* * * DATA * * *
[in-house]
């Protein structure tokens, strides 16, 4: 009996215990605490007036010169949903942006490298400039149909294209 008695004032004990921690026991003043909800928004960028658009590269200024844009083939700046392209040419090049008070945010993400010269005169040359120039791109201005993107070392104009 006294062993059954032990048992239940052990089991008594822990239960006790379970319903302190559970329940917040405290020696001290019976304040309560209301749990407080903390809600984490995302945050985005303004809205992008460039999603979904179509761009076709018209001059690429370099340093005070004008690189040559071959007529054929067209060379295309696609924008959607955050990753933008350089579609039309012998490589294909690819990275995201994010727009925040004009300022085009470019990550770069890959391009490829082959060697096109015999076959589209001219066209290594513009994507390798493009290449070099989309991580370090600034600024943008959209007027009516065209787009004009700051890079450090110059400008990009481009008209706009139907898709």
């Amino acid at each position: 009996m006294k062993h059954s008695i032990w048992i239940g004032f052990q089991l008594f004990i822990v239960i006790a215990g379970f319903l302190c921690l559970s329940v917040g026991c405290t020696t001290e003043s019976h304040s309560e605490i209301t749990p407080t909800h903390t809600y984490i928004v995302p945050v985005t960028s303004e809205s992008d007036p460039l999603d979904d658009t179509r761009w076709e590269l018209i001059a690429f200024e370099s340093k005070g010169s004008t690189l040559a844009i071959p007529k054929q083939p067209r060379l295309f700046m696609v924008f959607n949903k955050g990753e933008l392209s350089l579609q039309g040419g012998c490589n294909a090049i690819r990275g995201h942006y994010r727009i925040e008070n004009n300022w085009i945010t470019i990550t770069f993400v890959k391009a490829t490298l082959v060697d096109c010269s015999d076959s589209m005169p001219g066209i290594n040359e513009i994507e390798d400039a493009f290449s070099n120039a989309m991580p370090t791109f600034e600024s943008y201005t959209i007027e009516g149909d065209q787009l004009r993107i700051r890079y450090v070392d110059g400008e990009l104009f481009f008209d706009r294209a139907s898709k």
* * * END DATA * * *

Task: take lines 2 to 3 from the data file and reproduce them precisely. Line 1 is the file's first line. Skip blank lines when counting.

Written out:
């Protein structure tokens, strides 16, 4: 009996215990605490007036010169949903942006490298400039149909294209 008695004032004990921690026991003043909800928004960028658009590269200024844009083939700046392209040419090049008070945010993400010269005169040359120039791109201005993107070392104009 006294062993059954032990048992239940052990089991008594822990239960006790379970319903302190559970329940917040405290020696001290019976304040309560209301749990407080903390809600984490995302945050985005303004809205992008460039999603979904179509761009076709018209001059690429370099340093005070004008690189040559071959007529054929067209060379295309696609924008959607955050990753933008350089579609039309012998490589294909690819990275995201994010727009925040004009300022085009470019990550770069890959391009490829082959060697096109015999076959589209001219066209290594513009994507390798493009290449070099989309991580370090600034600024943008959209007027009516065209787009004009700051890079450090110059400008990009481009008209706009139907898709």
């Amino acid at each position: 009996m006294k062993h059954s008695i032990w048992i239940g004032f052990q089991l008594f004990i822990v239960i006790a215990g379970f319903l302190c921690l559970s329940v917040g026991c405290t020696t001290e003043s019976h304040s309560e605490i209301t749990p407080t909800h903390t809600y984490i928004v995302p945050v985005t960028s303004e809205s992008d007036p460039l999603d979904d658009t179509r761009w076709e590269l018209i001059a690429f200024e370099s340093k005070g010169s004008t690189l040559a844009i071959p007529k054929q083939p067209r060379l295309f700046m696609v924008f959607n949903k955050g990753e933008l392209s350089l579609q039309g040419g012998c490589n294909a090049i690819r990275g995201h942006y994010r727009i925040e008070n004009n300022w085009i945010t470019i990550t770069f993400v890959k391009a490829t490298l082959v060697d096109c010269s015999d076959s589209m005169p001219g066209i290594n040359e513009i994507e390798d400039a493009f290449s070099n120039a989309m991580p370090t791109f600034e600024s943008y201005t959209i007027e009516g149909d065209q787009l004009r993107i700051r890079y450090v070392d110059g400008e990009l104009f481009f008209d706009r294209a139907s898709k």